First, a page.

Commentary

Evslin: changing crops will solve VT farming woes

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By Tom Evslin Fractals of Change

The history of land use in Vermont is a history of change. Indigenous Vermonters cleared small fields in the most fertile areas and used fire to keep down underbrush to make the hunt easier. The first European settlers hacked down the woods as fast as they could to make room for subsidence farming. Early Vermont cash crops included not just maple syrup, wood, apples, and corn but also potatoes and wheat. The first industrial product from the Green Mountain State was potash obtained by burning lots of wood in iron pots. Cleared land was taken as a sign of progress; the forest was a forbidding place just waiting to be tamed.

Tom Evslin

By the early 1800s the thin soil on the hillsides had already become too depleted for most crops; in the fertile valleys, successful farmers expanded their land by buying out less successful neighbors, who then headed for greener pastures further west. In 1811 the Merino sheep came and transformed the landscape once again. Sheep can graze anywhere, even in rocky soil; remaining hillside trees were cleared to make room. According to Hands on the Land: A History of the Vermont Landscape by Jan Albers (from which all the facts in this brief history are taken), “by 1840… there were 1,681,000 sheep in Vermont six times the human population”.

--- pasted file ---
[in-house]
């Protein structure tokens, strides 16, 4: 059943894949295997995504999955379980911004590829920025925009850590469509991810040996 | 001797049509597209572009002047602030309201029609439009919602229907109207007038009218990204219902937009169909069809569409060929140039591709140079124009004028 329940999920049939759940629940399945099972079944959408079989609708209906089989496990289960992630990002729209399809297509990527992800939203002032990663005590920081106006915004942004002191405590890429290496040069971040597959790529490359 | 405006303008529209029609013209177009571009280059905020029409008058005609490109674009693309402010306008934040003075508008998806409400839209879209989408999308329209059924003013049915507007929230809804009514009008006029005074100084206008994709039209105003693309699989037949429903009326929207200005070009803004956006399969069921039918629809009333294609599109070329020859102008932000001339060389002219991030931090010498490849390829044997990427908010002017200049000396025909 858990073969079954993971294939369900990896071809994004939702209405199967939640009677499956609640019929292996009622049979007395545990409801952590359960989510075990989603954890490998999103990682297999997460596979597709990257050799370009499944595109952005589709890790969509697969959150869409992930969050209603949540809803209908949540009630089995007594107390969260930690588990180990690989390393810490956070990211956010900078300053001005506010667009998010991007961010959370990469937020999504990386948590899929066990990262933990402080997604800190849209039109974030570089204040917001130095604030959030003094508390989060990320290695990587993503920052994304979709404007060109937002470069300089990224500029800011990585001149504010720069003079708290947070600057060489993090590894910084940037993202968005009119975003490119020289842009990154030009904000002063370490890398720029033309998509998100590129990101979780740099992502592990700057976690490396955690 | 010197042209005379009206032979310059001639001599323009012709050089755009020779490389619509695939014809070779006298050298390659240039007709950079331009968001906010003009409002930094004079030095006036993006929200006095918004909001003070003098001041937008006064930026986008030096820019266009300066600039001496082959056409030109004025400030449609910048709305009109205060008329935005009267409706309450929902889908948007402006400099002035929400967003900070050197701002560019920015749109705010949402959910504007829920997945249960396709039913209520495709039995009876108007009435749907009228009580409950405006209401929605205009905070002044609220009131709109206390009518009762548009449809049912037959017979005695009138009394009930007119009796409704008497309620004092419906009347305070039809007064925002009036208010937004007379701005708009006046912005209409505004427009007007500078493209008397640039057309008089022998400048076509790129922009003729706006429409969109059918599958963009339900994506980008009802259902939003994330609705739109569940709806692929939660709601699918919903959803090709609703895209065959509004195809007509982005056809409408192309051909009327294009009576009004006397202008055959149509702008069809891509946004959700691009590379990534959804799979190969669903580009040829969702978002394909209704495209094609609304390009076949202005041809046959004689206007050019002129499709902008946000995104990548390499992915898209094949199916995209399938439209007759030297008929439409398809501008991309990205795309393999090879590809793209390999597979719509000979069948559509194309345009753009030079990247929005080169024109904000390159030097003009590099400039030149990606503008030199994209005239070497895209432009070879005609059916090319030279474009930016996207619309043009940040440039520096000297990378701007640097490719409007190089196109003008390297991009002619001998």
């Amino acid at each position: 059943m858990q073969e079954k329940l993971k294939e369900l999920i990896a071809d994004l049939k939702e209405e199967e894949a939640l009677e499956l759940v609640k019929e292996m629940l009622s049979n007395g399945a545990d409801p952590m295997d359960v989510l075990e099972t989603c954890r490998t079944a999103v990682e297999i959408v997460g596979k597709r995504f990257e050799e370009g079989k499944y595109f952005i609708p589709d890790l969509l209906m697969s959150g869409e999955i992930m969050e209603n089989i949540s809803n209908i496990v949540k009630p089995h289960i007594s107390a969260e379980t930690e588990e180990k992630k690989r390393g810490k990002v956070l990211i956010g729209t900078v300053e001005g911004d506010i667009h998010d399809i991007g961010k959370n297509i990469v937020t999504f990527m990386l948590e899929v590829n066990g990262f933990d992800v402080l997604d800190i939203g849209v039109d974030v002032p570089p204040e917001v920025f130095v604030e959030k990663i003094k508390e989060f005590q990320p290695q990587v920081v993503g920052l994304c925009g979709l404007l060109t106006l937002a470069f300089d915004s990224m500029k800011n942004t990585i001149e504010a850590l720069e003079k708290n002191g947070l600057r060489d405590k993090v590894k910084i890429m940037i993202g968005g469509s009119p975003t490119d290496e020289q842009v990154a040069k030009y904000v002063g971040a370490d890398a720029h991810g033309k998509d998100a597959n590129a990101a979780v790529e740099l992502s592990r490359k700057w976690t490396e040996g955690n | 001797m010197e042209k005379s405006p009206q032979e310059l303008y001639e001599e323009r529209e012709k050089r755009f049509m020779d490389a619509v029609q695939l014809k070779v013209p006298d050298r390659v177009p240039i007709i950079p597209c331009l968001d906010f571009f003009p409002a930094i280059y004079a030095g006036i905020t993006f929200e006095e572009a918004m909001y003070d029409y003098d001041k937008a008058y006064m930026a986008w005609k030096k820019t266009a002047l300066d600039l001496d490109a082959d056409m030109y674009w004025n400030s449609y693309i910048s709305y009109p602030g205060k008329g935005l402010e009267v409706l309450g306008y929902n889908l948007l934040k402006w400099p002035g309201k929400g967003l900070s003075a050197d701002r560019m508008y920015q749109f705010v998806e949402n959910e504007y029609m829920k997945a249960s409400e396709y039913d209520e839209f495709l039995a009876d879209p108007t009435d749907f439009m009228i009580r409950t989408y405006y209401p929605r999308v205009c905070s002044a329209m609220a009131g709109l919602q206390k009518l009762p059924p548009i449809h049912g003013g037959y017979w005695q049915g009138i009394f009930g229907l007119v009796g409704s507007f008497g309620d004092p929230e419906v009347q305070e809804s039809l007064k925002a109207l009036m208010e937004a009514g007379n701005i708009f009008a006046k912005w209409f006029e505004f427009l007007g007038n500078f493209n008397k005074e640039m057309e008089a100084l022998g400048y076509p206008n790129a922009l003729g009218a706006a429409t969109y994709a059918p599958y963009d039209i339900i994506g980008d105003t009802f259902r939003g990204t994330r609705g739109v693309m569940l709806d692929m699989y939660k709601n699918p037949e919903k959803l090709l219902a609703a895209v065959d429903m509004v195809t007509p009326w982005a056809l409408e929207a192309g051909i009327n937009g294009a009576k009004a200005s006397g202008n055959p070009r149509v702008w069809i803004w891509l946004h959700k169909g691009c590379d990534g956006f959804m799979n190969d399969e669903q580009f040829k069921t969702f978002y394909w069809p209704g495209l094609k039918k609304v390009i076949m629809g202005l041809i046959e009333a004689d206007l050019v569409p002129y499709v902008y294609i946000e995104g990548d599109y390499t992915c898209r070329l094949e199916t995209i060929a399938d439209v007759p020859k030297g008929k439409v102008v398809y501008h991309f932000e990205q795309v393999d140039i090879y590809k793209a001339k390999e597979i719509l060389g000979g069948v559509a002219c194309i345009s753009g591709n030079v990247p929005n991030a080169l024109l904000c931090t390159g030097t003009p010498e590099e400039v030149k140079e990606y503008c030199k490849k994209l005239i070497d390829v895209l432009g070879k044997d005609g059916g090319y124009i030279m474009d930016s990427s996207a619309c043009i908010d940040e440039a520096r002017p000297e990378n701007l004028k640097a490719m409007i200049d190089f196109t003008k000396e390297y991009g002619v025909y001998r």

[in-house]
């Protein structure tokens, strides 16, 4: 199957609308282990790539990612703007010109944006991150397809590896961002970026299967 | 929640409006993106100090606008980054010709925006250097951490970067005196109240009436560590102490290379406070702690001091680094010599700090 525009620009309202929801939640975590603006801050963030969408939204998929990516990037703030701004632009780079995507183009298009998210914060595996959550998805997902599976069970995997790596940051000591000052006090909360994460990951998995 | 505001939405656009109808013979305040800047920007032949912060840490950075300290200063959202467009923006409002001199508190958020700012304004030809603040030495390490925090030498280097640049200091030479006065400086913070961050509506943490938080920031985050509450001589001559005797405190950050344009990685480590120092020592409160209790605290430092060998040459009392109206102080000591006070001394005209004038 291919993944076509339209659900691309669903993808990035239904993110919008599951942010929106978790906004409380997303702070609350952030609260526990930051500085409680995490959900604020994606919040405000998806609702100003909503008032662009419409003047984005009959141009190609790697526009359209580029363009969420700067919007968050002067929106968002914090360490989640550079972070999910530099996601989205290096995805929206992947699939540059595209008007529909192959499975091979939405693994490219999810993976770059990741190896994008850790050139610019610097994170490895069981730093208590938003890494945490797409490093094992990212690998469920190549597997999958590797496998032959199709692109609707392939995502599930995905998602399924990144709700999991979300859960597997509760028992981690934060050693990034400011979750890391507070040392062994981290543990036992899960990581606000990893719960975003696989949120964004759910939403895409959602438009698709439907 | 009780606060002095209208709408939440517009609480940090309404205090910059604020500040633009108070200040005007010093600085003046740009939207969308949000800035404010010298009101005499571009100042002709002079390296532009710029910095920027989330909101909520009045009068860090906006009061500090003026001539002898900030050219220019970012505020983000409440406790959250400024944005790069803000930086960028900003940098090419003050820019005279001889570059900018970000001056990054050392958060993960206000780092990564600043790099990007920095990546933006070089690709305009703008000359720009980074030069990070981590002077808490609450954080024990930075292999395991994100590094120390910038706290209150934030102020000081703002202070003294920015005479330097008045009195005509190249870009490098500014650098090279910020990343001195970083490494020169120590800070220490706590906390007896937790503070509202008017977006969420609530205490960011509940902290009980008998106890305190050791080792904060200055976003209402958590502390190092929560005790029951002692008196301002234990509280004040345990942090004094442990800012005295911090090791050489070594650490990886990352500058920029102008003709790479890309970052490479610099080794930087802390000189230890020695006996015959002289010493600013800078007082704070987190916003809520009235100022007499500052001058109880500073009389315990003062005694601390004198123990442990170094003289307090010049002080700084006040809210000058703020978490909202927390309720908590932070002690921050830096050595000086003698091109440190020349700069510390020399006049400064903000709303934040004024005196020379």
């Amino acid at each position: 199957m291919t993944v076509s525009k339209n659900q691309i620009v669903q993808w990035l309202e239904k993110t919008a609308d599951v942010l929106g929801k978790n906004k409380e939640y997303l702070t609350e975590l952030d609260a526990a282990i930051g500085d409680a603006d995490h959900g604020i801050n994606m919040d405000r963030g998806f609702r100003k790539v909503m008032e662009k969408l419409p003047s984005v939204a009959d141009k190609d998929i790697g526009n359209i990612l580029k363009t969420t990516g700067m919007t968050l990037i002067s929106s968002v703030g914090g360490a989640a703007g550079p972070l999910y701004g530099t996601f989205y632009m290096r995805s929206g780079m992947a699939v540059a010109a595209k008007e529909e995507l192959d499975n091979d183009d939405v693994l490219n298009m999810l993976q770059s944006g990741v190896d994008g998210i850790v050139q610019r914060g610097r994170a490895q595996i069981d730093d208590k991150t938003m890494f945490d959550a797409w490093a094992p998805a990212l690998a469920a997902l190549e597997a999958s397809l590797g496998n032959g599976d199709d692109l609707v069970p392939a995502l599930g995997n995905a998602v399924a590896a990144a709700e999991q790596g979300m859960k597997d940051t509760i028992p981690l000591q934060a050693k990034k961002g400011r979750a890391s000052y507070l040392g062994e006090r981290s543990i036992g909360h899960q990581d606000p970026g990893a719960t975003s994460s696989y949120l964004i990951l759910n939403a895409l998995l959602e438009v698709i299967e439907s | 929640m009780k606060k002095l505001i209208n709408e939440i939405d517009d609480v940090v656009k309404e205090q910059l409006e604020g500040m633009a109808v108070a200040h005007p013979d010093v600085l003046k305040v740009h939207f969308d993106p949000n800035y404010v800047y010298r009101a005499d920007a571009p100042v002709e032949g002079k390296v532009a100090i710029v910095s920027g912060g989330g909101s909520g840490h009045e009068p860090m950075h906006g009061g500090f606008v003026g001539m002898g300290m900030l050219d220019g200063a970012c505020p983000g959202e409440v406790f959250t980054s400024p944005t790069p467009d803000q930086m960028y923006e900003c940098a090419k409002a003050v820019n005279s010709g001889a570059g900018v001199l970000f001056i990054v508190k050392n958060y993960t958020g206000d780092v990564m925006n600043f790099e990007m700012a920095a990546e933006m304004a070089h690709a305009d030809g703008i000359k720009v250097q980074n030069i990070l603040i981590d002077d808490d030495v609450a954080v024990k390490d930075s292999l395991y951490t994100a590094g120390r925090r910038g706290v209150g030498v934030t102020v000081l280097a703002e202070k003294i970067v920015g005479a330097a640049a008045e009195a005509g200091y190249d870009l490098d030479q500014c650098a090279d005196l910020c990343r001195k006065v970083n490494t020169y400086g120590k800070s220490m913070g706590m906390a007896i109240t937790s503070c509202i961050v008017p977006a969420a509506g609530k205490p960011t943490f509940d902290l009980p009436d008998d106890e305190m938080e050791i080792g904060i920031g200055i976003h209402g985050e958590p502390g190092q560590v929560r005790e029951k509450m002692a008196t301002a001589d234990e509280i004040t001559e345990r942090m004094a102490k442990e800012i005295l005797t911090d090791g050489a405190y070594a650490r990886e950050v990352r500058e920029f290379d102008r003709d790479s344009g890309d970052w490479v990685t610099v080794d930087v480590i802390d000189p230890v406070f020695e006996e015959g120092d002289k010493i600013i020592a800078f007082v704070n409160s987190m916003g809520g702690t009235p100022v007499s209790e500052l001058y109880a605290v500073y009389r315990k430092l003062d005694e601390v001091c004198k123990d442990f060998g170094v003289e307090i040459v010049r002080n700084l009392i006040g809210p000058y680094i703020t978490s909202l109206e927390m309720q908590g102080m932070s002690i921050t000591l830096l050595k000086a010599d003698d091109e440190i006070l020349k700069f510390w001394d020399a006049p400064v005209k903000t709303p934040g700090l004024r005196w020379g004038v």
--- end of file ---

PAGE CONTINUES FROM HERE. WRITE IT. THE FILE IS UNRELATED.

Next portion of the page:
By 1850 the sheep boom was over. The railroads, instead of expanding the market for Vermont wool, opened it to competition from the west where it cost half as much to raise sheep. The few remaining Merino farms survived by raising breeding stock and selling it to the rest of the country. The hill farms, however, turned to dairy as did many in the valleys. The milk trains expanded the market for milk and milk products to the rest of the northeast.

In the last hundred years the hillsides have regrown – not before years of terrible flooding due to lack of trees to slow runoff. Vermont began to look like Vermont looks now, a vista of mountains seen over cultivated fields. It’s very pretty. It’s what we’re used to. And it’s not sustainable!

What we’re doing now isn’t working

According to Vermont Auditor of Accounts Doug Hoffer, the State of Vermont spent $285 million between 2010 and 2019 on programs to support dairy farming. During that period the number of dairy farms declined from 1015 to 636. Some of the decline is due to consolidation but most is simply farms going out of business.